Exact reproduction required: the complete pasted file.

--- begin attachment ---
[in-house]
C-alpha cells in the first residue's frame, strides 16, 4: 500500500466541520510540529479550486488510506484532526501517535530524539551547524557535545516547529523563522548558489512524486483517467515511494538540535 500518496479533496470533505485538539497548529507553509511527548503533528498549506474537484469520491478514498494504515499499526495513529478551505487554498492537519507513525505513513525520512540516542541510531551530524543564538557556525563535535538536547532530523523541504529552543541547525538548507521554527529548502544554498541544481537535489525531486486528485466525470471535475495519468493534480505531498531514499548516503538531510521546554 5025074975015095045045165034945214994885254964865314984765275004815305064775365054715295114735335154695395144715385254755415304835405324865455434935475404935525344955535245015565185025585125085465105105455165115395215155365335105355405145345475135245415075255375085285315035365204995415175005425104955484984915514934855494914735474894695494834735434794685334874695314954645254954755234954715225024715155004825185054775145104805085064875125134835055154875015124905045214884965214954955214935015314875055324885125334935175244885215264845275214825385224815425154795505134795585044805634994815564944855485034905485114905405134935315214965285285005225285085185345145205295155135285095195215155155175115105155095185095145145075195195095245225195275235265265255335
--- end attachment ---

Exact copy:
[in-house]
C-alpha cells in the first residue's frame, strides 16, 4: 500500500466541520510540529479550486488510506484532526501517535530524539551547524557535545516547529523563522548558489512524486483517467515511494538540535 500518496479533496470533505485538539497548529507553509511527548503533528498549506474537484469520491478514498494504515499499526495513529478551505487554498492537519507513525505513513525520512540516542541510531551530524543564538557556525563535535538536547532530523523541504529552543541547525538548507521554527529548502544554498541544481537535489525531486486528485466525470471535475495519468493534480505531498531514499548516503538531510521546554 5025074975015095045045165034945214994885254964865314984765275004815305064775365054715295114735335154695395144715385254755415304835405324865455434935475404935525344955535245015565185025585125085465105105455165115395215155365335105355405145345475135245415075255375085285315035365204995415175005425104955484984915514934855494914735474894695494834735434794685334874695314954645254954755234954715225024715155004825185054775145104805085064875125134835055154875015124905045214884965214954955214935015314875055324885125334935175244885215264845275214825385224815425154795505134795585044805634994815564944855485034905485114905405134935315214965285285005225285085185345145205295155135285095195215155155175115105155095185095145145075195195095245225195275235265265255335